Welcome to the Kimble family's site!

A site about the lives of Andy "Guido" Kimble and Erica (Fry) Kimble.  We hope you enjoy it.

Today I was talking to Charlie (my youngest brother) about various methods of downloading stuff.  He was telling me how people at his highschool use lots of "Limewire", a Gnutella2 program.  The problem with Limewire is that it has become mainstream.  Once any geek tech goes mainstream, it gets watered down by the common, less technical, users' different needs and uses.  Geeks tend to move on to newer, better technology, if only to get away from the n00bs.

BitTorrent became popular after the demise of Kazaa and many of the other [mostly Gnutella/Gnutella2] programs, because while being centralized, it doesn't depend on any one central "mother" server.  Anyone can host a BitTorrent tracker.

Here's how torrent files sort of work...

  1. Someone has a file on their computer, and they want to share it.
  2. They make a file, using a BitTorrent client, named something like "myfile.torrent", that is a list of people that have the file(s). At first, it only includes themselves. Anyone with a complete copy of the file(s) is called a "seed", including the original person.
  3. They post this .torrent file to a torrent indexing site and it also includes a description of what you will get when you download the files the torrent points to.
  4. You go to the index site, and are looking for "myfile". You search, and find the .torrent uploaded by the other guy, that has the files you want, according to the description.
  5. You download the .torrent file, and load it into your bit torrent client.
  6. The bit torrent client then reads the file, which lists all the people to try to connect to, in order to get the files. It starts trying to connect to all the people in the list.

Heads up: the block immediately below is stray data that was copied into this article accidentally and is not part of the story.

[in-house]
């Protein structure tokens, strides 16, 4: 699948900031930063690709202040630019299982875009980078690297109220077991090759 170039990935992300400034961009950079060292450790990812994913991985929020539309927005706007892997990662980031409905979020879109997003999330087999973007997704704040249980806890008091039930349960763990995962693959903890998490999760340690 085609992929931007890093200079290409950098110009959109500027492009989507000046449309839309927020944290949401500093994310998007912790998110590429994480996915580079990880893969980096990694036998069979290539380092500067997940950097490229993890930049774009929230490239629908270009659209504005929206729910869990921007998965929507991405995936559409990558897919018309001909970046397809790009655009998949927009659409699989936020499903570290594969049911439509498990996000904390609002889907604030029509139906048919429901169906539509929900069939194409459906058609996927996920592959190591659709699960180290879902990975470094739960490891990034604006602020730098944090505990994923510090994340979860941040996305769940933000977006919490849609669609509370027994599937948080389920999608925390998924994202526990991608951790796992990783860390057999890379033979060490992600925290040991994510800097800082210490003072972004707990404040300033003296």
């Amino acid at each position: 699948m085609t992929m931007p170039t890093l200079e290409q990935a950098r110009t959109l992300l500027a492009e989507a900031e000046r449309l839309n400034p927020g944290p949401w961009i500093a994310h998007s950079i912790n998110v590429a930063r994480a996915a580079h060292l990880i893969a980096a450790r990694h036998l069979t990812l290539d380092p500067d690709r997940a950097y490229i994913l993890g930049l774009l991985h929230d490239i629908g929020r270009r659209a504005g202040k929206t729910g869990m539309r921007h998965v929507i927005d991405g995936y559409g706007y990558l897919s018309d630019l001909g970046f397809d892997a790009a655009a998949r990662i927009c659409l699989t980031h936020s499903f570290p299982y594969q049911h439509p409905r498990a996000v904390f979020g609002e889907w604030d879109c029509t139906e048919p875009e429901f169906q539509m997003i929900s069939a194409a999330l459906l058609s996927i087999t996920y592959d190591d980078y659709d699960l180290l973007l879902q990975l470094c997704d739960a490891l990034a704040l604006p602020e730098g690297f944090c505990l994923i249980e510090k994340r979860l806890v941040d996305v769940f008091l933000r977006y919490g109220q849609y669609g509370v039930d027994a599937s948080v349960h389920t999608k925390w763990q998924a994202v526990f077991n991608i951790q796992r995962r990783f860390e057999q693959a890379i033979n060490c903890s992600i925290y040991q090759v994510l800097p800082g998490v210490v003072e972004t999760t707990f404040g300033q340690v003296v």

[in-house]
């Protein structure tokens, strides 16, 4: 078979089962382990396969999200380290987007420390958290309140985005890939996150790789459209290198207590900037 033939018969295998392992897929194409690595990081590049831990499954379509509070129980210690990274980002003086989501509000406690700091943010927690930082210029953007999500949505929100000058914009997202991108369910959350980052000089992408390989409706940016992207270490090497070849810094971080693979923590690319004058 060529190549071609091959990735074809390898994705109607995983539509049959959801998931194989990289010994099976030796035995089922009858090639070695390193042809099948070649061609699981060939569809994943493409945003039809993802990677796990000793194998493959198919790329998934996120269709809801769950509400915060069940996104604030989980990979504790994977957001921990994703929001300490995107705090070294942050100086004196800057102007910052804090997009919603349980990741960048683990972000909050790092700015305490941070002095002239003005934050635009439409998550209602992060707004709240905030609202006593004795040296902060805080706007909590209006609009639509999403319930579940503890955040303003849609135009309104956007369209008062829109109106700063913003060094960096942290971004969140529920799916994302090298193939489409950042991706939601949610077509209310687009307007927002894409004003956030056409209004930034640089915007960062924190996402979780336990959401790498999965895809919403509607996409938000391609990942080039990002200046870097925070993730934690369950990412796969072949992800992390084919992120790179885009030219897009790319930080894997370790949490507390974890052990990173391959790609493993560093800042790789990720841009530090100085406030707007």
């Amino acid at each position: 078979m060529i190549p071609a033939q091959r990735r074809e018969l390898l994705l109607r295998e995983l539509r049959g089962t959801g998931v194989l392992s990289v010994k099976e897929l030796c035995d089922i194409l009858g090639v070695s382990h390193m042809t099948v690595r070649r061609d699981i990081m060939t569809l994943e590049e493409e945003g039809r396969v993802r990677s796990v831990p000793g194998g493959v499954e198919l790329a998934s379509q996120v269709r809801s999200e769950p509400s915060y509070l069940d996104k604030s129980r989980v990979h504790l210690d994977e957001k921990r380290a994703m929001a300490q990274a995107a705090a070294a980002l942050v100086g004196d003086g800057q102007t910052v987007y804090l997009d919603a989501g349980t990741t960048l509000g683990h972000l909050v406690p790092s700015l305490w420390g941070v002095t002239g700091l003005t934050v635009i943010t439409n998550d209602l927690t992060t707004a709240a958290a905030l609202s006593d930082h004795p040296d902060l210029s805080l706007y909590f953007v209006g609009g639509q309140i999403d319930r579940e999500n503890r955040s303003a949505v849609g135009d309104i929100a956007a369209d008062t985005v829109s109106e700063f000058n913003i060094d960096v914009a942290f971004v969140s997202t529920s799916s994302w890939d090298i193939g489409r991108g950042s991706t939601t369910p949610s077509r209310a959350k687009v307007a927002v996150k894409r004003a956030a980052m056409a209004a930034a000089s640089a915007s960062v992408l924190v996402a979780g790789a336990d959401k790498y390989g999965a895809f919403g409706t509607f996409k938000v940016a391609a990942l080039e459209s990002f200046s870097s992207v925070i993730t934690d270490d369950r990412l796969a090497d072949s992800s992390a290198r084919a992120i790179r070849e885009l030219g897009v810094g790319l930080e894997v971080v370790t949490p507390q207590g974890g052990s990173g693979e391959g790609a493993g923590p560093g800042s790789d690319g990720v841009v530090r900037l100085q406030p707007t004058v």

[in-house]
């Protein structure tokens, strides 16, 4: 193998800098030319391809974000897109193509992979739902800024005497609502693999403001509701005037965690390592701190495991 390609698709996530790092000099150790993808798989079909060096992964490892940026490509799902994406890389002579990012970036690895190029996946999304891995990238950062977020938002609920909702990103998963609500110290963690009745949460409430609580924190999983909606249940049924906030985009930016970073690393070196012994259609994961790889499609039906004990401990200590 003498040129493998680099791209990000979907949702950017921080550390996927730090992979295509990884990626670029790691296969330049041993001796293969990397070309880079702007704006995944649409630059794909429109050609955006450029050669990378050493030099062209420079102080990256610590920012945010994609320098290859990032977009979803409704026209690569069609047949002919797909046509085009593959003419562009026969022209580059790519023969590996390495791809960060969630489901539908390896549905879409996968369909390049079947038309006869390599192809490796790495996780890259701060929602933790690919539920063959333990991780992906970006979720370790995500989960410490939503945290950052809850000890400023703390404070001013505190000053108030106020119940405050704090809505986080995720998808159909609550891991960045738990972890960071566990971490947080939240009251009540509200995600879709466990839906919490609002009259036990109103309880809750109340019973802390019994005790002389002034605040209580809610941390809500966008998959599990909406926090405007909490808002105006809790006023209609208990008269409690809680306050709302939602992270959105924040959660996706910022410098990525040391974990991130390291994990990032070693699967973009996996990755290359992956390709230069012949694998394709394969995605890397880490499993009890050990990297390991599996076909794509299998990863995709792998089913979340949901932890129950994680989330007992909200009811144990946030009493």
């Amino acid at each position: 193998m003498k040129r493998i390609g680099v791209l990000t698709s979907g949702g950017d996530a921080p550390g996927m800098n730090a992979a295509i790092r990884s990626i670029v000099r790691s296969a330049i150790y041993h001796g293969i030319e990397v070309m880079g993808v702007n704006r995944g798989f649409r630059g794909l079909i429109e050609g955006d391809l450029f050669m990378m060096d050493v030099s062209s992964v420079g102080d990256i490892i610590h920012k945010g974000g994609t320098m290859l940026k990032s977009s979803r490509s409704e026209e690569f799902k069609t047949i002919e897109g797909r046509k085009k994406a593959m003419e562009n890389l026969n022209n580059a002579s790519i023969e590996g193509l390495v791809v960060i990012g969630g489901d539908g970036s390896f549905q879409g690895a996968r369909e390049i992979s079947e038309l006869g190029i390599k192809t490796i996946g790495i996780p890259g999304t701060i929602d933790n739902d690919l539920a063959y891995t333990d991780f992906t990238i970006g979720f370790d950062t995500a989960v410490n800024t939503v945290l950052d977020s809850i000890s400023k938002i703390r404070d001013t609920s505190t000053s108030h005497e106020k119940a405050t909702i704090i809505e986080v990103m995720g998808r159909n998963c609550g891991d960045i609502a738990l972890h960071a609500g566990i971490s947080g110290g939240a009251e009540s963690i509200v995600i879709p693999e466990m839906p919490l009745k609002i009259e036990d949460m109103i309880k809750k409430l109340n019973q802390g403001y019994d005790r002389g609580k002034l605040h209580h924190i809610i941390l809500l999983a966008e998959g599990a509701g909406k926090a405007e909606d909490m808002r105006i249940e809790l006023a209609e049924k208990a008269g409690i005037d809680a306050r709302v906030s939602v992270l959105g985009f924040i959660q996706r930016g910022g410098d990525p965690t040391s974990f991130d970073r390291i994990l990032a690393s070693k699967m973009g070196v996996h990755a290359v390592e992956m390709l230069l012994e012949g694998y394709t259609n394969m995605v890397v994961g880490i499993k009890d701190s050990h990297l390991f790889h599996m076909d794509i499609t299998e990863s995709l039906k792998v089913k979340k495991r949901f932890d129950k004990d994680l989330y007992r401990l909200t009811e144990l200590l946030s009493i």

7. The bit torrent client makes some connections, and starts downloading pieces of the file. You are a "leech", or a "leecher".
  8. You now have pieces of the file(s) yourself, so Vuze now tells the torrent index site to add your contact info to the list too. This is handled by a special piece of software that the index site runs, called a "tracker". Most bit torrent clients, including Vuze, have the ability to run a tracker too, if you ever want to for some reason.
  9. You continue getting pieces of the file, and rechecking the list of people, making new connections as people get added to the list. The bit torrent clients are smart enough, that they will give out different pieces of the files to different people, so that it spreads the work around. You might be trying to get pieces 3-8, while serving out 1-2, and someone else is trying to get 1-6, while serving out 7-8.
  10. Once you have the whole thing, you should not immediately take it out of the bit torrent client. You should try your best to "seed" it back out until you have seeded out at least as much as you have downloaded (1:1 ratio). Many torrent index sites will give you boosted abilites for seeding higher than 1-1.25 ratio, and most will punish you if you drop below 1:1 or less. 

BitTorrent gets faster based on the number of people in the torrent's "cloud".  Here is a java applet that demonstrates this visually.  I didn't write this.  It was posted many years ago at this link, which has long since been broken.  I found a guy who pulled the code out of the Way Back Machine, and updated it so that it can be compiled again.  So I recompiled it, and now you can play with it.

To play with the BitTorrent Simulator, CLICK HERE